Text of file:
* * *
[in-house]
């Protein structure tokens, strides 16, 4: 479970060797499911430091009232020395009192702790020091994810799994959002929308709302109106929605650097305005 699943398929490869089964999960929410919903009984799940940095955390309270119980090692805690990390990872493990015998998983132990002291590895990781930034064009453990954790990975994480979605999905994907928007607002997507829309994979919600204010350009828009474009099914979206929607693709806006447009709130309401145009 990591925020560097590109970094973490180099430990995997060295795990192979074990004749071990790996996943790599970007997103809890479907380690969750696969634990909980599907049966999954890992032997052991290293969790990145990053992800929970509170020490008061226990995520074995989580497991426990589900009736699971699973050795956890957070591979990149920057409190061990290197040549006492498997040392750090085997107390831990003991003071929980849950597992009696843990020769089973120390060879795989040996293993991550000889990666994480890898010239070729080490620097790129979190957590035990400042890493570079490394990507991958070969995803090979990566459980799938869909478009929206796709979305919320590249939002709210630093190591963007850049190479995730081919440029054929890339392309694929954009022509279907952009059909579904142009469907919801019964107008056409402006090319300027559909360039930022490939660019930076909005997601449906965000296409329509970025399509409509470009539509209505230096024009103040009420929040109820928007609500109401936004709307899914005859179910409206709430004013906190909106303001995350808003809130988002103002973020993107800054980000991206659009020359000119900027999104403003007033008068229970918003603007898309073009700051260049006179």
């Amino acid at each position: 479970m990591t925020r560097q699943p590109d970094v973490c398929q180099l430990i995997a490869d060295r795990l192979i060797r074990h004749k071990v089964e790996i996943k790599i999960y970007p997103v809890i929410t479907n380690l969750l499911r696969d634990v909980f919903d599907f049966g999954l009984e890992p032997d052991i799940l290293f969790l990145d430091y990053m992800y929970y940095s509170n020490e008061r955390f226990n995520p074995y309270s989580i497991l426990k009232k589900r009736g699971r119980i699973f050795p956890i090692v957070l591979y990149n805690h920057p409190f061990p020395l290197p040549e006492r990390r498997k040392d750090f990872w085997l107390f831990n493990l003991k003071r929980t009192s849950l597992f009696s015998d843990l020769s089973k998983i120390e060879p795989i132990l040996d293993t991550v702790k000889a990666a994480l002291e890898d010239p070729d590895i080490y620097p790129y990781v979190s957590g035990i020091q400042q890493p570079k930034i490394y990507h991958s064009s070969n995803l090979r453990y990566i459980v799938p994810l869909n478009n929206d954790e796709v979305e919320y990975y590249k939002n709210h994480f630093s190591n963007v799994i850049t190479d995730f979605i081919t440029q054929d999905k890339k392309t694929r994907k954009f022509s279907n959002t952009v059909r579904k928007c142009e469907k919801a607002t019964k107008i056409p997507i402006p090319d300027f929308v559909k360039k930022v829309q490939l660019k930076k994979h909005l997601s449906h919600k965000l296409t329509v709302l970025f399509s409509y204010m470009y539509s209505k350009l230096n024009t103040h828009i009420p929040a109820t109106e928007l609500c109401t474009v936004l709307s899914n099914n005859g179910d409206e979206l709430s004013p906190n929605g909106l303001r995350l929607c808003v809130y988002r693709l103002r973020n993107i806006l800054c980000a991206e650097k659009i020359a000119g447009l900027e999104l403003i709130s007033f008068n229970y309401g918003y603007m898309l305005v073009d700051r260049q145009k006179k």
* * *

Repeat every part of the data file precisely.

[in-house]
């Protein structure tokens, strides 16, 4: 479970060797499911430091009232020395009192702790020091994810799994959002929308709302109106929605650097305005 699943398929490869089964999960929410919903009984799940940095955390309270119980090692805690990390990872493990015998998983132990002291590895990781930034064009453990954790990975994480979605999905994907928007607002997507829309994979919600204010350009828009474009099914979206929607693709806006447009709130309401145009 990591925020560097590109970094973490180099430990995997060295795990192979074990004749071990790996996943790599970007997103809890479907380690969750696969634990909980599907049966999954890992032997052991290293969790990145990053992800929970509170020490008061226990995520074995989580497991426990589900009736699971699973050795956890957070591979990149920057409190061990290197040549006492498997040392750090085997107390831990003991003071929980849950597992009696843990020769089973120390060879795989040996293993991550000889990666994480890898010239070729080490620097790129979190957590035990400042890493570079490394990507991958070969995803090979990566459980799938869909478009929206796709979305919320590249939002709210630093190591963007850049190479995730081919440029054929890339392309694929954009022509279907952009059909579904142009469907919801019964107008056409402006090319300027559909360039930022490939660019930076909005997601449906965000296409329509970025399509409509470009539509209505230096024009103040009420929040109820928007609500109401936004709307899914005859179910409206709430004013906190909106303001995350808003809130988002103002973020993107800054980000991206659009020359000119900027999104403003007033008068229970918003603007898309073009700051260049006179």
């Amino acid at each position: 479970m990591t925020r560097q699943p590109d970094v973490c398929q180099l430990i995997a490869d060295r795990l192979i060797r074990h004749k071990v089964e790996i996943k790599i999960y970007p997103v809890i929410t479907n380690l969750l499911r696969d634990v909980f919903d599907f049966g999954l009984e890992p032997d052991i799940l290293f969790l990145d430091y990053m992800y929970y940095s509170n020490e008061r955390f226990n995520p074995y309270s989580i497991l426990k009232k589900r009736g699971r119980i699973f050795p956890i090692v957070l591979y990149n805690h920057p409190f061990p020395l290197p040549e006492r990390r498997k040392d750090f990872w085997l107390f831990n493990l003991k003071r929980t009192s849950l597992f009696s015998d843990l020769s089973k998983i120390e060879p795989i132990l040996d293993t991550v702790k000889a990666a994480l002291e890898d010239p070729d590895i080490y620097p790129y990781v979190s957590g035990i020091q400042q890493p570079k930034i490394y990507h991958s064009s070969n995803l090979r453990y990566i459980v799938p994810l869909n478009n929206d954790e796709v979305e919320y990975y590249k939002n709210h994480f630093s190591n963007v799994i850049t190479d995730f979605i081919t440029q054929d999905k890339k392309t694929r994907k954009f022509s279907n959002t952009v059909r579904k928007c142009e469907k919801a607002t019964k107008i056409p997507i402006p090319d300027f929308v559909k360039k930022v829309q490939l660019k930076k994979h909005l997601s449906h919600k965000l296409t329509v709302l970025f399509s409509y204010m470009y539509s209505k350009l230096n024009t103040h828009i009420p929040a109820t109106e928007l609500c109401t474009v936004l709307s899914n099914n005859g179910d409206e979206l709430s004013p906190n929605g909106l303001r995350l929607c808003v809130y988002r693709l103002r973020n993107i806006l800054c980000a991206e650097k659009i020359a000119g447009l900027e999104l403003i709130s007033f008068n229970y309401g918003y603007m898309l305005v073009d700051r260049q145009k006179k």